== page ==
Privatization of delivery mechanisms

Although the overall responsibility for the provision of social protection is with the State, the delivery of social protection benefits involves not only public authorities, but in many contexts, also private actors. In fact, with increasing pressure on public budgets, the privatization of delivery mechanisms appears as an attractive alternative to the publicly provided delivery mechanisms. This raises questions around the appropriate legal and regulatory framework, the adequacy of benefits provided, accountability and transparency, and effective appeal and complaint mechanisms.

Photo credit: “Students from Afghanistan and East Timor” by Exceed Worldwide (CCBY 2.0 via Flickr).


Expert Commentaries

The Case Against the Commodification of Social Protection

In May 2006, the UN Committee on Economic, Social and Cultural Rights expressed its concern about the fact that a significant number of countries that had been ensuring a certain level of social protection through public intervention were transferring part of the responsibility to the private sector (CESCR 2006). More than bringing private actors into […]

Legal Cases

The privatization of the pension system in Chile

In 1980 Chile reformed its pension system leading to the privatization of the pensions. This reform gave rise to several representation procedures before the Governing Body under article 24 of the ILO Constitution between 1986 and 2001. The Governing Body concluded that Chile’s pension reform did not comply with its obligations under the Old-Age Insurance […]


Second-pillar Pension: Re-reforms in Bulgaria, Croatia, Estonia, Latvia, Macedonia, Romania, and Slovakia Benefit Payouts amidst Continuing Retrenchment (ESS Working Paper No. 72)

Most analyses of Central and Eastern Europe’s (CEE) second-pension pillars focus on Hungary and Poland, the first CEE governments to establish such pillars (1997-1999) and the first to retrench them (2010-2011). However, as the regional front-runners in second-pillar creation and termination, Hungary and Poland differ in some important ways from other CEE countries that adopted […]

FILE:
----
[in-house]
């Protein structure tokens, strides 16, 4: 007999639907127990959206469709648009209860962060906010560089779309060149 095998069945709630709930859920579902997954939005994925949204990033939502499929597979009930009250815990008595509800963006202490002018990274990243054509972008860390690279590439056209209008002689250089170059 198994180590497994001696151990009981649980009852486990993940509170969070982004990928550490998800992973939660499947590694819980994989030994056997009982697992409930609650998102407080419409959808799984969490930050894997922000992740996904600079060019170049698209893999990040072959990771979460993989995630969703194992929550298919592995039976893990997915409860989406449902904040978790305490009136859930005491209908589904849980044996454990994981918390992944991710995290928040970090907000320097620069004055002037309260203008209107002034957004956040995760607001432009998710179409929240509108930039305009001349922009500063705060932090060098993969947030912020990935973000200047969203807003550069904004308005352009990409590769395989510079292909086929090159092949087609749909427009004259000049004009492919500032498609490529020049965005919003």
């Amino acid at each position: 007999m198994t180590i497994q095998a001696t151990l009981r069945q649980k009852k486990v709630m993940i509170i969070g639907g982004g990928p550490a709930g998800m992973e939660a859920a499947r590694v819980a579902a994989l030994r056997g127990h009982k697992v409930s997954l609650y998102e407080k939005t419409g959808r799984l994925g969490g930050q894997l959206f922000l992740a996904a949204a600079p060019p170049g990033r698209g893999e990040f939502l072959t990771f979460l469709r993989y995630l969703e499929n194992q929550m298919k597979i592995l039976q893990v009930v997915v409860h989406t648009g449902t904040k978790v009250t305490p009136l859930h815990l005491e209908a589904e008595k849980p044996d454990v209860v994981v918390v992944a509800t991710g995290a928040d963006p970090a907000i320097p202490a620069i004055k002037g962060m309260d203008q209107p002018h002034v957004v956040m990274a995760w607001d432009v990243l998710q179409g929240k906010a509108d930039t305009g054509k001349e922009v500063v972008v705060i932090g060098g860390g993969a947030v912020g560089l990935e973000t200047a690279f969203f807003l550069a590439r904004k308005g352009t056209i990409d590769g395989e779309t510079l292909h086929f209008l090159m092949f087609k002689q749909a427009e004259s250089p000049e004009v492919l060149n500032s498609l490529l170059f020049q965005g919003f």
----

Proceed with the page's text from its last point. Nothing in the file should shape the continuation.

Reclaiming Policies for the Public: Privatization, partnerships, corporate capture and their impact on sustainability and inequality — assessments and alternatives

In the 2030 Agenda governments committed to a revitalized Global Partnership between States and declared that public finance has to play a vital role in achieving the SDGs. But in recent decades, the combination of neoliberal ideology, corporate lobbying, business-friendly fiscal policies, tax avoidance and tax evasion has led to a massive weakening of the […]

Social Protection in the Occupied Palestinian Territory: The role of Zakat

The present study looks at the importance of the zakat system for social protection in the West Bank of the Occupied Palestinian Territory. It was undertaken in the context of the work of the Economic and Social Commission for Western Asia (ESCWA) on the mixed economy of welfare in Arab countries, introduced through the 2014 […]

Provision of Basic Healthcare Services by Non-State Actors in Arab Countries: Benefits and Risks

Basic social services such as education, water and sanitation, healthcare and housing are intended to meet essential human needs. States are given the task of guaranteeing equal access to these services, either through direct provision or through the regulation of services provided by other institutions, such as businesses or civil society organizations. Following independence, most […]

Reversing pension privatization. The experience of Argentina, Bolivia, Chile and Hungary

This paper systematically compares and evaluates the reforms of private pensions systems in Argentina, Chile, Bolivia, and Hungary due to initial failures in design and performance after its implementation. The document presents advantages and flaws of the structural reforms and private pension systems before the re-reform and analyses legal features and socio-economic effects of the […]

Social Protection and Human Rights